Writing on Wednesday: 20 Books

This past Saturday Karissa Knox Sorrell tagged me on Facebook to do the “10 Books” Challenge. I had a house full of writers that day, including Neil White and Ellen Morris Prewitt, who were giving presentations on hybrid publishing to a group of about 35 writers. (Read more about what’s going on in the ever-changing publishing world, and about Neil’s new hybrid arm of Nautilus Publishing, Triton Press, here.)

Ellen Neil Susan

Anyway, it turned out to be a wonderful event with lots of information shared, new friends made, networking, after parties and all that good stuff.

So, I woke up this morning with “Writing on Wednesday” on my mind, but I couldn’t seem to gather my thoughts, which were flying here and there—to one friend’s exciting (yes) rejection letters from agents, to the month it’s been since I sent my novel revisions back to an agent—so I couldn’t find a focus for today’s post. Instead, you’ll get my 10 Books Challenge. The instructions that arrived on my Facebook page from Karissa said:

In your status list 10 books that have stayed with you in some way. Don’t take more than a few minutes and don’t think too hard. They don’t have to be the “right” books or great works of literature, just ones that have affected you in some way. Tag 10 friends, including me so I can read your list.

How can one not think too hard about such an important list? And what are the “right” books? See, I’m already over-thinking this. I’m going to try to be quick and light with my list. But I already am seeing categories. I just can’t help it. And I can’t stop at 10. Here goes:

20 Books That Have Stayed With Me In Some Way:


The Prince of Tides by Pat Conroy

The Hours by Michael Cunningham

The Sunday Wife by Cassandra King Conroy

The Girl With the Dragon Tattoo by Stieg Larsson

The Secret Life of Bees by Sue Monk Kidd

book-cover-the-end-of-the-world-as-we-know-itMemoir and “Self-Help”:

The End of the World As We Know It by Robert Goolrick

Sinners Welcome and Lit by Mary Karr
Dry by Augusten Burroughs

In the Sanctuary of Outcasts by Neil White

Daring Greatly by Brené Brown

Appetites and Drinking, A Love Story by Caroline Knapp

Acedia & Me by Kathleen Norris

A Special Education by Dana Buckman

How To Be An Adult by David Richo


The Spiritual Life and How To Be Attuned To It by Saint Theophan the Recluse

Hallowed Be This House by Thomas Howard

The Freedom of Morality by Christos Yannaras

About Faith: Southern Women on Spirituality edited by Jennifer Horne and Wendy Reed



A Room of One’s Own by Virginia Woolf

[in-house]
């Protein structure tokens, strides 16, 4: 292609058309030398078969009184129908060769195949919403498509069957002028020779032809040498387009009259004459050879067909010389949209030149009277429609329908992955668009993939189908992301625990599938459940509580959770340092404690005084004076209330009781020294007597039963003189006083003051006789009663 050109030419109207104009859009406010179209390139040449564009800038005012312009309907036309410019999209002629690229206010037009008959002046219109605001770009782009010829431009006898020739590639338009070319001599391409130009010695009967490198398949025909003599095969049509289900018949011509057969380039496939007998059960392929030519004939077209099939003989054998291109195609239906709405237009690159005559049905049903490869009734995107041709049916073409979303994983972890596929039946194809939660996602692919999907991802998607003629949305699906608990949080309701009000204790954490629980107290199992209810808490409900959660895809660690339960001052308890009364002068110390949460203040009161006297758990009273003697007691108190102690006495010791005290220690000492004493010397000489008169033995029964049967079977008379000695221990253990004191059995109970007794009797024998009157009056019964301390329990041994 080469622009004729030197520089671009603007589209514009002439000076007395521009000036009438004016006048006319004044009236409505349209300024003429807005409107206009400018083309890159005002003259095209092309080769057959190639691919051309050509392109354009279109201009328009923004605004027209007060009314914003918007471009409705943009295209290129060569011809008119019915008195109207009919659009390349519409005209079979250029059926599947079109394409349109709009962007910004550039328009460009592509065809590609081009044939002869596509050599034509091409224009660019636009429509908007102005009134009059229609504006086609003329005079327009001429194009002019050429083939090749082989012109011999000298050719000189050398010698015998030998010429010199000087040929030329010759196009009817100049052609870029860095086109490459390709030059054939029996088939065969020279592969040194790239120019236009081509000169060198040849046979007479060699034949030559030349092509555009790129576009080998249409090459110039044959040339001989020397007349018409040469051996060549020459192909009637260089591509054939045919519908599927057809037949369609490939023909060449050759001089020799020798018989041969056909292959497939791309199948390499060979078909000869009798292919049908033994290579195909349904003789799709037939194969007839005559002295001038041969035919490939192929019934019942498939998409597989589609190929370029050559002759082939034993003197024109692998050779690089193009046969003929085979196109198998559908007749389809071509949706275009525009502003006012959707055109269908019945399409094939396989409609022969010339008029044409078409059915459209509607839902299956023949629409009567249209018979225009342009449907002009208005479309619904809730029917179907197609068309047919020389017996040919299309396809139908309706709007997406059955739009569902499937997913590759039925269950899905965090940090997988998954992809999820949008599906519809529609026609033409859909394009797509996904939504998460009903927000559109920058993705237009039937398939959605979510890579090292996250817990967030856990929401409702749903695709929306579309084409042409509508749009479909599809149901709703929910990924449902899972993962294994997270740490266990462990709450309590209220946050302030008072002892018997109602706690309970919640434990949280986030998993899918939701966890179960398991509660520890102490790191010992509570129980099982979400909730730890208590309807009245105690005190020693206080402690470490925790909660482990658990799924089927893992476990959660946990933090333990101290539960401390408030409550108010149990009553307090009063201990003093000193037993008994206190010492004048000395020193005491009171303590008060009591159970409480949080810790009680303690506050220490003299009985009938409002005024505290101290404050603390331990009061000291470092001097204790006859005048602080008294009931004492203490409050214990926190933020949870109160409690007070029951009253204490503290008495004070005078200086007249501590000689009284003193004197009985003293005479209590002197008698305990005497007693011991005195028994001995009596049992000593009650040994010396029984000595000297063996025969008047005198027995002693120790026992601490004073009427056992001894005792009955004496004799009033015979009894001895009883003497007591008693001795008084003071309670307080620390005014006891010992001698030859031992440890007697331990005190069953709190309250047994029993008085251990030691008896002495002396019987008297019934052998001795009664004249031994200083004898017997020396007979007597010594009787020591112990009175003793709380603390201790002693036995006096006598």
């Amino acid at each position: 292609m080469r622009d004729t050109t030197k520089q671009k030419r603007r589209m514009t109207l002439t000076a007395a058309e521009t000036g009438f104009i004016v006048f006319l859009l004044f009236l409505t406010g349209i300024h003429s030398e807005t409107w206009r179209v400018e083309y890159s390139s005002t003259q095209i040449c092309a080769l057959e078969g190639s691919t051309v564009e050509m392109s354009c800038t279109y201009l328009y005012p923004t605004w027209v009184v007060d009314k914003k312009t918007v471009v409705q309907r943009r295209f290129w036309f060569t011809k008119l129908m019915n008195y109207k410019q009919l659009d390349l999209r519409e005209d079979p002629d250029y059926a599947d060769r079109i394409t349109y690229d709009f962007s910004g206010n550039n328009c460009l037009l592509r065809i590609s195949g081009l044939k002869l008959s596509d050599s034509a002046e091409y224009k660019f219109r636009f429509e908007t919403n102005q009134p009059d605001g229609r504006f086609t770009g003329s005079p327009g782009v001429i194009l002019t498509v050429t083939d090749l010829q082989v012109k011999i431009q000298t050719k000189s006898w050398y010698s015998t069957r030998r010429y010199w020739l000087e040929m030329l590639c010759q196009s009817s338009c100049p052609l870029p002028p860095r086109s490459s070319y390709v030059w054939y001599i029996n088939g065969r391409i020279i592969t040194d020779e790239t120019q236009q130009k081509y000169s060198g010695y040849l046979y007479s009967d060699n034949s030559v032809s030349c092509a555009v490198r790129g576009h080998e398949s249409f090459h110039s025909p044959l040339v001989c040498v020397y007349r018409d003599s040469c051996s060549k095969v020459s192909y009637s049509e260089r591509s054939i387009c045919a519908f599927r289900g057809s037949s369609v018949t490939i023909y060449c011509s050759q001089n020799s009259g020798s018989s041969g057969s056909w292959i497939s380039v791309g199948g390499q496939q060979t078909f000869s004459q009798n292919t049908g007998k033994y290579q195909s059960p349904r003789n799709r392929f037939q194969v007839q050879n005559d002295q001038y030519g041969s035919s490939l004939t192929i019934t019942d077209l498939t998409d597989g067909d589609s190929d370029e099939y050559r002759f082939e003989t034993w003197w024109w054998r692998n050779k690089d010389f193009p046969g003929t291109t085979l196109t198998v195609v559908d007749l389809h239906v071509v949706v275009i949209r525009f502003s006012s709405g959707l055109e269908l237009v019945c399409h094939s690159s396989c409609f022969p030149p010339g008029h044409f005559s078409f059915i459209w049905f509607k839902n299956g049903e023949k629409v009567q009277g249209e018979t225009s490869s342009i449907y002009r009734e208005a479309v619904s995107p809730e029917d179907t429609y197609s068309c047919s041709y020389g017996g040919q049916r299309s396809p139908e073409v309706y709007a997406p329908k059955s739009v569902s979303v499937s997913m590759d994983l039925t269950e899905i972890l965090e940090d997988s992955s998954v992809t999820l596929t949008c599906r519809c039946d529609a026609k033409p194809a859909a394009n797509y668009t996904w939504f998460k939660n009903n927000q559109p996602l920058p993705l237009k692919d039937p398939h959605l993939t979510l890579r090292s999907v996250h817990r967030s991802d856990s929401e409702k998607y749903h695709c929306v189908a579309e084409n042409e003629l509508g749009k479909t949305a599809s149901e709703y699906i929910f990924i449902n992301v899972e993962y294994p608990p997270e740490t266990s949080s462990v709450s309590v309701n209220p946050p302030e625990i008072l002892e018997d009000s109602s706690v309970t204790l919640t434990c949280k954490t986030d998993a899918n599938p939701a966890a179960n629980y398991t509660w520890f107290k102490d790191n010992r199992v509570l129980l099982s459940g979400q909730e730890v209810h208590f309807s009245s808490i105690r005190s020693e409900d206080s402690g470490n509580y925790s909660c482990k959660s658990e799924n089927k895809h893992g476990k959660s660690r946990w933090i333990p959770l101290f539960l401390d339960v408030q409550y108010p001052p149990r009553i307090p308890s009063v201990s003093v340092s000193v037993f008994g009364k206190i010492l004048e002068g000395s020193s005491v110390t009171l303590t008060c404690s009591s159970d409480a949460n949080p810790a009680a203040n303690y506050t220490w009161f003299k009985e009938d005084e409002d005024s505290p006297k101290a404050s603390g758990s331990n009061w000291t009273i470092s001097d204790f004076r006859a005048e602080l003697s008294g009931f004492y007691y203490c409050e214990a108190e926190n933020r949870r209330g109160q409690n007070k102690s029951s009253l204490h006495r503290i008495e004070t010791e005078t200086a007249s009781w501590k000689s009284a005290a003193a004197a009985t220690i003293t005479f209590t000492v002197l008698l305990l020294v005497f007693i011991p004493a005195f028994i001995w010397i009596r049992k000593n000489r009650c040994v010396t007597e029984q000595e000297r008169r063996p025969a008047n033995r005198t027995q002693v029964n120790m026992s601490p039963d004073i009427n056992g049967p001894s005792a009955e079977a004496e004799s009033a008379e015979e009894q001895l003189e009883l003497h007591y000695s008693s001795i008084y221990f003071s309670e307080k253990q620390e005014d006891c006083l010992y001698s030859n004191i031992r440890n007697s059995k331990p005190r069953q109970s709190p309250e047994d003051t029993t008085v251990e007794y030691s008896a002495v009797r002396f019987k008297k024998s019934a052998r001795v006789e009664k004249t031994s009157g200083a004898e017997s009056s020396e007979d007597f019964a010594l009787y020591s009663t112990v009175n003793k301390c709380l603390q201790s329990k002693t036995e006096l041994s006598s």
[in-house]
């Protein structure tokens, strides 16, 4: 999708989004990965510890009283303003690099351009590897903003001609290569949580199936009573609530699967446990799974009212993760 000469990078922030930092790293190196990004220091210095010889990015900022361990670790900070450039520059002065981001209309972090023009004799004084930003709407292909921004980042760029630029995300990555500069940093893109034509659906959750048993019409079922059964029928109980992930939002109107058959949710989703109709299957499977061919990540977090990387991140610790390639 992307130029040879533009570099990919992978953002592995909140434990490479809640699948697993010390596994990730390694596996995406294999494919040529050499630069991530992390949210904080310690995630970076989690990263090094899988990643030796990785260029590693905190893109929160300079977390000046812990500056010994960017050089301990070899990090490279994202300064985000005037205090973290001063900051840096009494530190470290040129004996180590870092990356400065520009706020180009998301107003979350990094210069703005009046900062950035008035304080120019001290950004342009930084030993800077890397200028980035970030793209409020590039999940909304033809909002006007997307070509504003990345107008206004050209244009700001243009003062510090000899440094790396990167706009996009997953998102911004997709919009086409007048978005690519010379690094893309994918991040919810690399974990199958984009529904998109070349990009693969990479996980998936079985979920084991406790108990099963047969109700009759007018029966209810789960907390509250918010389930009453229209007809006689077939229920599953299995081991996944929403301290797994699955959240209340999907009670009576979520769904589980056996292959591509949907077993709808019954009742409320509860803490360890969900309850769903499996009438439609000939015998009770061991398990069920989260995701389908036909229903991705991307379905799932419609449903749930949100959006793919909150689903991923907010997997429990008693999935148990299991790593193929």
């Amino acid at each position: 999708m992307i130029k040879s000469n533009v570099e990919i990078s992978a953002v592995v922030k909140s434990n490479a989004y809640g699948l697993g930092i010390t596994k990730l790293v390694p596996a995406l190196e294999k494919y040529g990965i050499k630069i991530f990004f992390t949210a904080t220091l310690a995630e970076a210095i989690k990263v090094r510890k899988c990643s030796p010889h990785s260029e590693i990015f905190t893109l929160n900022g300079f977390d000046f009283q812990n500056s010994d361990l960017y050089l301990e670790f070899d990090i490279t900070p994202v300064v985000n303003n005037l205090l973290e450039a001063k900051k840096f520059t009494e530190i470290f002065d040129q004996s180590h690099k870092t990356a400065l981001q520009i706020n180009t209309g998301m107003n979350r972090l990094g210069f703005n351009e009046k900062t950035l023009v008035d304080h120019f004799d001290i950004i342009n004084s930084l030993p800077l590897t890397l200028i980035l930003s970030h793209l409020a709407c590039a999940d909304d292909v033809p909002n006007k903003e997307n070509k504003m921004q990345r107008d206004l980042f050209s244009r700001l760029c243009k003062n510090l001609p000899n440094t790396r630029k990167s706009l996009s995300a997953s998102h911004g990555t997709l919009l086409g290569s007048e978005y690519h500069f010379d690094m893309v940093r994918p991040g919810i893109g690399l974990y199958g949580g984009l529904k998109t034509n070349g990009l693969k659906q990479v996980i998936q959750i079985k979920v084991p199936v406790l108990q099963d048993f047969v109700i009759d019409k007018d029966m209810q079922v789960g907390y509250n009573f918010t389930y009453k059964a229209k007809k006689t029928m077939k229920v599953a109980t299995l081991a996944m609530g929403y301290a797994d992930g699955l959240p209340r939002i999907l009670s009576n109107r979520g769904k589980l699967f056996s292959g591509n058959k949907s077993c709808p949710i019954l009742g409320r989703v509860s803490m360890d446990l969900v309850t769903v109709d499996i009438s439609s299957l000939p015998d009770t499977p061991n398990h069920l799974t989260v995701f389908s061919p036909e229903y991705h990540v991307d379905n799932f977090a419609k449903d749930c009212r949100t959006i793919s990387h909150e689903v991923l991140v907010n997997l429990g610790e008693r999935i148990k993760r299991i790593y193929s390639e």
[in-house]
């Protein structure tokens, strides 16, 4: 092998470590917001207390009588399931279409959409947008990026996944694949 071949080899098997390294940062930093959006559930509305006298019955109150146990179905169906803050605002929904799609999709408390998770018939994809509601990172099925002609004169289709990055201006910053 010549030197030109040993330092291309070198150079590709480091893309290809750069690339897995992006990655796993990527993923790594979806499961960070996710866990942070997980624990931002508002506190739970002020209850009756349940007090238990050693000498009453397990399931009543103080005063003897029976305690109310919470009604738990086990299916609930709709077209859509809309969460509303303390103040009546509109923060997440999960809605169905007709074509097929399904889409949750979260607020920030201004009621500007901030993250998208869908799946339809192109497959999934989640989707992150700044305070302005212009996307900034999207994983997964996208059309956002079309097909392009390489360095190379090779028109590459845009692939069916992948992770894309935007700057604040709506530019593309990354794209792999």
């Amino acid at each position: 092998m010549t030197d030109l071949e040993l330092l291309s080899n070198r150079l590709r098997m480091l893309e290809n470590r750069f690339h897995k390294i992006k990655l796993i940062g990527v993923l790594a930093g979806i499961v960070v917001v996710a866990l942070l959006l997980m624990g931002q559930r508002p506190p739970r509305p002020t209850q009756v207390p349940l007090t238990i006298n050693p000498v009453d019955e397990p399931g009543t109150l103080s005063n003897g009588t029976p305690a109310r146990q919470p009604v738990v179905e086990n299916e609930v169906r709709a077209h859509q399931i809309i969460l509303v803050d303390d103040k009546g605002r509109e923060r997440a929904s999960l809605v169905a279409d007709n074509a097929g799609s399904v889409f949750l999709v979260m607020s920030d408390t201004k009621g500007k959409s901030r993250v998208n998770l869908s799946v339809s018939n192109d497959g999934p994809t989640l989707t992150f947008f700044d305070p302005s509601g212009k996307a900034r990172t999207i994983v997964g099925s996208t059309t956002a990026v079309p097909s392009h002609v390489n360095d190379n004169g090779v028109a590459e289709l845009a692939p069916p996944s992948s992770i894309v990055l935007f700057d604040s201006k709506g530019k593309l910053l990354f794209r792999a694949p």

That’s it. Oh, wait! (You are probably thinking.) She left off To Kill a Mockingbird and all of Flannery O’Connor and Madeleine L’Engle and of course the poetry of Beth Ann Fennelly and Corey Mesler. But I had to stop. And there are very personal reasons that these 20 books have stayed with me. And now I want to go back and read some of them again, so thanks, Karissa. I’m enjoying checking out everyone else’s lists.

If you weren’t tagged on Facebook to do this, you can still take a few minutes to consider which books have stayed with you. I’d love to hear from you, so please leave a comment here, or on Facebook. As always, thanks for reading!

4 thoughts on “Writing on Wednesday: 20 Books”

  1. Here is my list, in no particular order:

    Revolution in the Head: The Beatles’ Records and the Sixties by Ian MacDonald

    Macbeth by William Shakespeare

    The Brothers Karamazov by Fyodor Dostoevsky

    The Razor’s Edge by W. Somerset Maugham

    The Cowboy Wally Show by Kyle Baker

    The Plague by Albert Camus

    The Screwtape Letters and The Four Loves by C.S. Lewis

    A Free Life by Ha Jin

    A Confederacy of Dunces by John Kennedy Toole

    Haroun and the Sea of Stories by Salman Rushdie

    1984 and Animal Farm by George Orwell

    Persuasion and Pride and Prejudice by Jane Austen

    Orthodoxy by G.K. Chesterton

    Gilead by Marilynne Robinson

    A Tale of Two Cities by Charles Dickens

    Why We Haven’t Changed the World by Peter Gillquist

    Amusing Ourselves to Death by Neil Postman

  2. Thanks for tagging me, Susan! I’ll post on FB and tag you. We have a couple in common.

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